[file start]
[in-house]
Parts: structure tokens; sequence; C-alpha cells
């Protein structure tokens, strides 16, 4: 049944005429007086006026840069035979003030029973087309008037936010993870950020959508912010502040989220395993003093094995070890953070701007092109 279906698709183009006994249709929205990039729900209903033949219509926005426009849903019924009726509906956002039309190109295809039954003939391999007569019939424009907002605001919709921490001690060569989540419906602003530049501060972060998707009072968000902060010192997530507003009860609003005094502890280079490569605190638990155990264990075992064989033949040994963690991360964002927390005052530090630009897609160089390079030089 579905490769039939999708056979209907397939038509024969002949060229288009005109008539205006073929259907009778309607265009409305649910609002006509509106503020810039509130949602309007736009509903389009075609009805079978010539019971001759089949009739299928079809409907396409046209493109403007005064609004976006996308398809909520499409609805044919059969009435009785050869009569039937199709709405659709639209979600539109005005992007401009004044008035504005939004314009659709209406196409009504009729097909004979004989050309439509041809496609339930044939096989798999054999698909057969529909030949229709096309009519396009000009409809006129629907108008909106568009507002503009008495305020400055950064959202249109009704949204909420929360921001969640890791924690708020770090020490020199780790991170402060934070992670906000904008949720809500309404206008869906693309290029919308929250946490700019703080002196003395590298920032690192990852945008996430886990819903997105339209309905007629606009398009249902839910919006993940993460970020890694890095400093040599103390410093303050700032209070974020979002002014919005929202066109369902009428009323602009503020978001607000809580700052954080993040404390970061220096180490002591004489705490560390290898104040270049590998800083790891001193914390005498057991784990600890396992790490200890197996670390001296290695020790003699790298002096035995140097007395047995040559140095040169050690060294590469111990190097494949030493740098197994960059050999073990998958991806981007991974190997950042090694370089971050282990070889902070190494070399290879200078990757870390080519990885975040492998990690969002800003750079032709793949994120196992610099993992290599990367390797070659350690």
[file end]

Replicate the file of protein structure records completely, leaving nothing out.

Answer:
[in-house]
Parts: structure tokens; sequence; C-alpha cells
């Protein structure tokens, strides 16, 4: 049944005429007086006026840069035979003030029973087309008037936010993870950020959508912010502040989220395993003093094995070890953070701007092109 279906698709183009006994249709929205990039729900209903033949219509926005426009849903019924009726509906956002039309190109295809039954003939391999007569019939424009907002605001919709921490001690060569989540419906602003530049501060972060998707009072968000902060010192997530507003009860609003005094502890280079490569605190638990155990264990075992064989033949040994963690991360964002927390005052530090630009897609160089390079030089 579905490769039939999708056979209907397939038509024969002949060229288009005109008539205006073929259907009778309607265009409305649910609002006509509106503020810039509130949602309007736009509903389009075609009805079978010539019971001759089949009739299928079809409907396409046209493109403007005064609004976006996308398809909520499409609805044919059969009435009785050869009569039937199709709405659709639209979600539109005005992007401009004044008035504005939004314009659709209406196409009504009729097909004979004989050309439509041809496609339930044939096989798999054999698909057969529909030949229709096309009519396009000009409809006129629907108008909106568009507002503009008495305020400055950064959202249109009704949204909420929360921001969640890791924690708020770090020490020199780790991170402060934070992670906000904008949720809500309404206008869906693309290029919308929250946490700019703080002196003395590298920032690192990852945008996430886990819903997105339209309905007629606009398009249902839910919006993940993460970020890694890095400093040599103390410093303050700032209070974020979002002014919005929202066109369902009428009323602009503020978001607000809580700052954080993040404390970061220096180490002591004489705490560390290898104040270049590998800083790891001193914390005498057991784990600890396992790490200890197996670390001296290695020790003699790298002096035995140097007395047995040559140095040169050690060294590469111990190097494949030493740098197994960059050999073990998958991806981007991974190997950042090694370089971050282990070889902070190494070399290879200078990757870390080519990885975040492998990690969002800003750079032709793949994120196992610099993992290599990367390797070659350690």